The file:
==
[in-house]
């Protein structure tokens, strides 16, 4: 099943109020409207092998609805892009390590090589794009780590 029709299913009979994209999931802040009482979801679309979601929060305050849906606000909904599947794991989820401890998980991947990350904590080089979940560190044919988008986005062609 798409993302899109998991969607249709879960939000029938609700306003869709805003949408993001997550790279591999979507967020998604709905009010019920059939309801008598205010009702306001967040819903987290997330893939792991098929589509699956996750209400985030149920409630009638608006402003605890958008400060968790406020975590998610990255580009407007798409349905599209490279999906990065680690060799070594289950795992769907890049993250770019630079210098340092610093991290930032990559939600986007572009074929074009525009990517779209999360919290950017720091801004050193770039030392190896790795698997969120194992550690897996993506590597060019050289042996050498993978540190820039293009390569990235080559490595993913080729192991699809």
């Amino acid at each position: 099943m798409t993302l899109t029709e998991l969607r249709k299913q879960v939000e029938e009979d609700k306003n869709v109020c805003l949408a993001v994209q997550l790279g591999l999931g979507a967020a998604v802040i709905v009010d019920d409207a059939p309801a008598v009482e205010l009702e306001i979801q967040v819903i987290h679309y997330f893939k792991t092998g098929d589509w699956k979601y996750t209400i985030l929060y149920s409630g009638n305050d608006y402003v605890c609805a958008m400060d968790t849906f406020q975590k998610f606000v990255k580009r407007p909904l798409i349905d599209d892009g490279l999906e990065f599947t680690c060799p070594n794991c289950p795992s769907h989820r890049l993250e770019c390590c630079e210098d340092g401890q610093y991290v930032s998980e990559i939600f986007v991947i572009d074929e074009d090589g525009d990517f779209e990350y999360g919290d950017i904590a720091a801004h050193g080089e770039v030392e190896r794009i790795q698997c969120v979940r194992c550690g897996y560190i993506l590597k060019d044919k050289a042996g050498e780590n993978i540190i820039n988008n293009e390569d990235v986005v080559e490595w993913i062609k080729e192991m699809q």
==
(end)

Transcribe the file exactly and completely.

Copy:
[in-house]
């Protein structure tokens, strides 16, 4: 099943109020409207092998609805892009390590090589794009780590 029709299913009979994209999931802040009482979801679309979601929060305050849906606000909904599947794991989820401890998980991947990350904590080089979940560190044919988008986005062609 798409993302899109998991969607249709879960939000029938609700306003869709805003949408993001997550790279591999979507967020998604709905009010019920059939309801008598205010009702306001967040819903987290997330893939792991098929589509699956996750209400985030149920409630009638608006402003605890958008400060968790406020975590998610990255580009407007798409349905599209490279999906990065680690060799070594289950795992769907890049993250770019630079210098340092610093991290930032990559939600986007572009074929074009525009990517779209999360919290950017720091801004050193770039030392190896790795698997969120194992550690897996993506590597060019050289042996050498993978540190820039293009390569990235080559490595993913080729192991699809």
């Amino acid at each position: 099943m798409t993302l899109t029709e998991l969607r249709k299913q879960v939000e029938e009979d609700k306003n869709v109020c805003l949408a993001v994209q997550l790279g591999l999931g979507a967020a998604v802040i709905v009010d019920d409207a059939p309801a008598v009482e205010l009702e306001i979801q967040v819903i987290h679309y997330f893939k792991t092998g098929d589509w699956k979601y996750t209400i985030l929060y149920s409630g009638n305050d608006y402003v605890c609805a958008m400060d968790t849906f406020q975590k998610f606000v990255k580009r407007p909904l798409i349905d599209d892009g490279l999906e990065f599947t680690c060799p070594n794991c289950p795992s769907h989820r890049l993250e770019c390590c630079e210098d340092g401890q610093y991290v930032s998980e990559i939600f986007v991947i572009d074929e074009d090589g525009d990517f779209e990350y999360g919290d950017i904590a720091a801004h050193g080089e770039v030392e190896r794009i790795q698997c969120v979940r194992c550690g897996y560190i993506l590597k060019d044919k050289a042996g050498e780590n993978i540190i820039n988008n293009e390569d990235v986005v080559e490595w993913i062609k080729e192991m699809q």